Gov. Pat Quinn ended a week of speculation today with the appointment of his budget chief, Jerry Stermer, to replace Judy Baar Topinka as state comptroller. Quinn said that Stermer would voluntarily step aside on Jan. 12, the day incoming Governor Bruce Rauner is sworn in, to avoid any constitutional questions.
On Monday, Attorney General Lisa Madigan said that language in the state’s constitution indicated that there were indeed two vacancies created by the death of Topinka; one for the remainder of this term that Gov. Quinn had the right to fill, and one for the next four-year term that Rauner had the right to fill.
Madigan also recommended that the Illinois General Assembly vote to call a special election in 2016 to have voters ultimately decide Topinka’s successor. There was speculation and even indication within the administration that Quinn would appoint someone with the intention that the appointee stay on until a potential 2016 special election, depriving Rauner the ability to appoint a comptroller.
High-level Quinn officials felt the constitution only called for one appointment to fill the remainder of this term and the full next term. But Quinn and Stermer said they ultimately did not want a legal fight.
“I’m looking for a bipartisan working relationship to show the people of Illinois that Democrats and Republicans can work for the public good, and I think in the next 24 days that will happen,” Quinn said.
Rauner, who had called on the governor to appoint Topinka’s Chief of Staff Nancy Kimme, thanked the governor for his action today.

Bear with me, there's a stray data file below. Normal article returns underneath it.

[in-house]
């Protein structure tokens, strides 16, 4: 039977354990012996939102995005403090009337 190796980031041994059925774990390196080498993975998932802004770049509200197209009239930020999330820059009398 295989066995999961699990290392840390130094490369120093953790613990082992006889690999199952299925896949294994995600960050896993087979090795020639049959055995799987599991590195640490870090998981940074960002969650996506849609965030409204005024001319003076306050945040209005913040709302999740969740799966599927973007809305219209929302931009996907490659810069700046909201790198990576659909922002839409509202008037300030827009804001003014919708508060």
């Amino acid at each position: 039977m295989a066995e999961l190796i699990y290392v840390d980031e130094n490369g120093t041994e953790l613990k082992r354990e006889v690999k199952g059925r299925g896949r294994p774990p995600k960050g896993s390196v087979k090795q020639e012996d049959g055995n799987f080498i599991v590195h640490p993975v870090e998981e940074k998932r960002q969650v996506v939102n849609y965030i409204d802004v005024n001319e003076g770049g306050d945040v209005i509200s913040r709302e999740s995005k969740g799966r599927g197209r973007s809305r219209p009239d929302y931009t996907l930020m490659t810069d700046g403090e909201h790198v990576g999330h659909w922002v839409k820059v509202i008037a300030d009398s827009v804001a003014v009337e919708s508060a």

“Appointing a temporary placeholder and keeping Judy Baar Topinka’s staff in place is an appropriate decision and will ensure continuity of services for the people of Illinois,” Rauner said in a statement. “I know Jerry Stermer will be well-served by Nancy Kimme and the team in the comptroller’s office.”
Yesterday, Quinn called the General Assembly back for a Jan. 8 special session to vote on a special election in 2016, and repeated his desire that a Rauner-appointee only hold the office unelected for two years.
“I feel this is really democracy at stake,” he said. “The idea there would be an appointee for four years is not something the public supports.”
Quinn also said he supports eventually merging the office of Comptroller and State Treasurer, something that Topinka had supported as well. The move would require voters to weigh in via ballot referendum to amend the state’s constitution.
“There is a proposal to merge the two offices. I would call it the Topinka amendment, and I hope it's put on the ballot and people vote on it,” Quinn said.
Stermer is a longtime Quinn ally, having first joined the Quinn administration in 2009 as chief of staff.